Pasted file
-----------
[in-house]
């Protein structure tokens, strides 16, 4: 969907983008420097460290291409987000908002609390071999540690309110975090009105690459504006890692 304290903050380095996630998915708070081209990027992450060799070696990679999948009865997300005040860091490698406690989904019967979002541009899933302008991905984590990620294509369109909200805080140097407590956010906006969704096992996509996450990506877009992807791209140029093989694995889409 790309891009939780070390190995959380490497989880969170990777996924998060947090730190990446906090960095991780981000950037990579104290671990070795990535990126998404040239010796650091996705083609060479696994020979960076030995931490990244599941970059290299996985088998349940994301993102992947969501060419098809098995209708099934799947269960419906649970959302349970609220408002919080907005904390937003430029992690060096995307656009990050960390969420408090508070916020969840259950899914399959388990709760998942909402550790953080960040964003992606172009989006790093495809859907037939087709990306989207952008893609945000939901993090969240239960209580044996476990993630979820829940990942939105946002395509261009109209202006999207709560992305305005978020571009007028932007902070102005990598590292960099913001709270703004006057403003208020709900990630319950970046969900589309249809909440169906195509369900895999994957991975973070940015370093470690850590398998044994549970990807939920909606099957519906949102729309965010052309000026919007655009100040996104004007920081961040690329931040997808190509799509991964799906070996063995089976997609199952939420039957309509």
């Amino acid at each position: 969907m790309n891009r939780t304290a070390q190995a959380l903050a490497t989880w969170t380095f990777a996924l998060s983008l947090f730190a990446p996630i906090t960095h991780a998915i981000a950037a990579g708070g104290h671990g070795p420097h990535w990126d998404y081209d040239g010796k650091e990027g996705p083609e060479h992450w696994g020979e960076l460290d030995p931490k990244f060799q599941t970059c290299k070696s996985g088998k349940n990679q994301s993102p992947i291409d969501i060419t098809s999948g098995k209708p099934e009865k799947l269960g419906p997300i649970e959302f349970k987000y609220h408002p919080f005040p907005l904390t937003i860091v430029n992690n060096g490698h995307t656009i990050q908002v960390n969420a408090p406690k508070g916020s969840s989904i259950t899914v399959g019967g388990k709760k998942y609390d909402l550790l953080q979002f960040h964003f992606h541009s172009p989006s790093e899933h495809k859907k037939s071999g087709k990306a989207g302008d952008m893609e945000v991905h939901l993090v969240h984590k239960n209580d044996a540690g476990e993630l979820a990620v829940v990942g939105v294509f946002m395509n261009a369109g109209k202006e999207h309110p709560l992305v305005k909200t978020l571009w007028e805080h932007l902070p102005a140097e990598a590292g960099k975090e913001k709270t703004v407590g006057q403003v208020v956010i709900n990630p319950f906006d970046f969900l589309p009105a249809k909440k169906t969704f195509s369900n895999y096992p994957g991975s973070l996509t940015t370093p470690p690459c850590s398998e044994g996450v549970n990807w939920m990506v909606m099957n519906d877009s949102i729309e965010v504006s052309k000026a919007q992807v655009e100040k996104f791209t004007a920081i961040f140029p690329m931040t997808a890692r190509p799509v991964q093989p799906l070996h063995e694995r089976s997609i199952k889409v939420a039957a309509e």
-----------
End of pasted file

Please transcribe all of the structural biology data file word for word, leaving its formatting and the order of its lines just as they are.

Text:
[in-house]
């Protein structure tokens, strides 16, 4: 969907983008420097460290291409987000908002609390071999540690309110975090009105690459504006890692 304290903050380095996630998915708070081209990027992450060799070696990679999948009865997300005040860091490698406690989904019967979002541009899933302008991905984590990620294509369109909200805080140097407590956010906006969704096992996509996450990506877009992807791209140029093989694995889409 790309891009939780070390190995959380490497989880969170990777996924998060947090730190990446906090960095991780981000950037990579104290671990070795990535990126998404040239010796650091996705083609060479696994020979960076030995931490990244599941970059290299996985088998349940994301993102992947969501060419098809098995209708099934799947269960419906649970959302349970609220408002919080907005904390937003430029992690060096995307656009990050960390969420408090508070916020969840259950899914399959388990709760998942909402550790953080960040964003992606172009989006790093495809859907037939087709990306989207952008893609945000939901993090969240239960209580044996476990993630979820829940990942939105946002395509261009109209202006999207709560992305305005978020571009007028932007902070102005990598590292960099913001709270703004006057403003208020709900990630319950970046969900589309249809909440169906195509369900895999994957991975973070940015370093470690850590398998044994549970990807939920909606099957519906949102729309965010052309000026919007655009100040996104004007920081961040690329931040997808190509799509991964799906070996063995089976997609199952939420039957309509």
């Amino acid at each position: 969907m790309n891009r939780t304290a070390q190995a959380l903050a490497t989880w969170t380095f990777a996924l998060s983008l947090f730190a990446p996630i906090t960095h991780a998915i981000a950037a990579g708070g104290h671990g070795p420097h990535w990126d998404y081209d040239g010796k650091e990027g996705p083609e060479h992450w696994g020979e960076l460290d030995p931490k990244f060799q599941t970059c290299k070696s996985g088998k349940n990679q994301s993102p992947i291409d969501i060419t098809s999948g098995k209708p099934e009865k799947l269960g419906p997300i649970e959302f349970k987000y609220h408002p919080f005040p907005l904390t937003i860091v430029n992690n060096g490698h995307t656009i990050q908002v960390n969420a408090p406690k508070g916020s969840s989904i259950t899914v399959g019967g388990k709760k998942y609390d909402l550790l953080q979002f960040h964003f992606h541009s172009p989006s790093e899933h495809k859907k037939s071999g087709k990306a989207g302008d952008m893609e945000v991905h939901l993090v969240h984590k239960n209580d044996a540690g476990e993630l979820a990620v829940v990942g939105v294509f946002m395509n261009a369109g109209k202006e999207h309110p709560l992305v305005k909200t978020l571009w007028e805080h932007l902070p102005a140097e990598a590292g960099k975090e913001k709270t703004v407590g006057q403003v208020v956010i709900n990630p319950f906006d970046f969900l589309p009105a249809k909440k169906t969704f195509s369900n895999y096992p994957g991975s973070l996509t940015t370093p470690p690459c850590s398998e044994g996450v549970n990807w939920m990506v909606m099957n519906d877009s949102i729309e965010v504006s052309k000026a919007q992807v655009e100040k996104f791209t004007a920081i961040f140029p690329m931040t997808a890692r190509p799509v991964q093989p799906l070996h063995e694995r089976s997609i199952k889409v939420a039957a309509e």